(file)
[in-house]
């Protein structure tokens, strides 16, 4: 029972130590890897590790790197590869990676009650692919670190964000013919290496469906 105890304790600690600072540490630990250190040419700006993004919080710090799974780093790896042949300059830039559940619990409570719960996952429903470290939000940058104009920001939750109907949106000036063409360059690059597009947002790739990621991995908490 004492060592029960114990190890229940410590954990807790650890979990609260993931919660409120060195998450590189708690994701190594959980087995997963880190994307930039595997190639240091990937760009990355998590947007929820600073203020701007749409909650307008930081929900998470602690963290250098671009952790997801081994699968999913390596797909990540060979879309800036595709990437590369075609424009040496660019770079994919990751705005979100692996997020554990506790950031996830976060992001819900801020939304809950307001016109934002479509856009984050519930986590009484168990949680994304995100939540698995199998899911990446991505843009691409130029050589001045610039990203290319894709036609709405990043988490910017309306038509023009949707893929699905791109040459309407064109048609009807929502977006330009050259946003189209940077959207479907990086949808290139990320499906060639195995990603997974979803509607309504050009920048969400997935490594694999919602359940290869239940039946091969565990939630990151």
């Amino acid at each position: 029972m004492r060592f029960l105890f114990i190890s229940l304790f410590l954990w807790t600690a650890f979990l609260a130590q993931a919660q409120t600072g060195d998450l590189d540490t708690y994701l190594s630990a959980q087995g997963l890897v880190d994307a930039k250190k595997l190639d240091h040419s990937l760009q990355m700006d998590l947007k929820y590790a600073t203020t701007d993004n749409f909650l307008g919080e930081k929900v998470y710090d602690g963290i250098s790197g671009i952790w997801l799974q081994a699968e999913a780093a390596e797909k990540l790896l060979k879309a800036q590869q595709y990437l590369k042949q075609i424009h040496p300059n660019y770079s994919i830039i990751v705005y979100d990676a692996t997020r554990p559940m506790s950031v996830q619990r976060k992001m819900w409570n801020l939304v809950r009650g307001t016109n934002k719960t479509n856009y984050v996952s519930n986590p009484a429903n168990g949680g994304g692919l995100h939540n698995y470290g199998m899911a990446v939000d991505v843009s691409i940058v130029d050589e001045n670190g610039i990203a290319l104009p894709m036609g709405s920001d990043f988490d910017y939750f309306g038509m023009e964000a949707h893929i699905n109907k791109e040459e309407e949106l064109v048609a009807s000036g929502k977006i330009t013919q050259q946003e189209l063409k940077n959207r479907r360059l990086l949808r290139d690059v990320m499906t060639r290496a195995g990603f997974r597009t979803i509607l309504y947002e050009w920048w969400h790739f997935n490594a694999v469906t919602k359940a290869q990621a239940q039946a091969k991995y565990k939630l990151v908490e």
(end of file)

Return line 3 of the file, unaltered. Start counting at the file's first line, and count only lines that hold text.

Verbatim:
């Amino acid at each position: 029972m004492r060592f029960l105890f114990i190890s229940l304790f410590l954990w807790t600690a650890f979990l609260a130590q993931a919660q409120t600072g060195d998450l590189d540490t708690y994701l190594s630990a959980q087995g997963l890897v880190d994307a930039k250190k595997l190639d240091h040419s990937l760009q990355m700006d998590l947007k929820y590790a600073t203020t701007d993004n749409f909650l307008g919080e930081k929900v998470y710090d602690g963290i250098s790197g671009i952790w997801l799974q081994a699968e999913a780093a390596e797909k990540l790896l060979k879309a800036q590869q595709y990437l590369k042949q075609i424009h040496p300059n660019y770079s994919i830039i990751v705005y979100d990676a692996t997020r554990p559940m506790s950031v996830q619990r976060k992001m819900w409570n801020l939304v809950r009650g307001t016109n934002k719960t479509n856009y984050v996952s519930n986590p009484a429903n168990g949680g994304g692919l995100h939540n698995y470290g199998m899911a990446v939000d991505v843009s691409i940058v130029d050589e001045n670190g610039i990203a290319l104009p894709m036609g709405s920001d990043f988490d910017y939750f309306g038509m023009e964000a949707h893929i699905n109907k791109e040459e309407e949106l064109v048609a009807s000036g929502k977006i330009t013919q050259q946003e189209l063409k940077n959207r479907r360059l990086l949808r290139d690059v990320m499906t060639r290496a195995g990603f997974r597009t979803i509607l309504y947002e050009w920048w969400h790739f997935n490594a694999v469906t919602k359940a290869q990621a239940q039946a091969k991995y565990k939630l990151v908490e």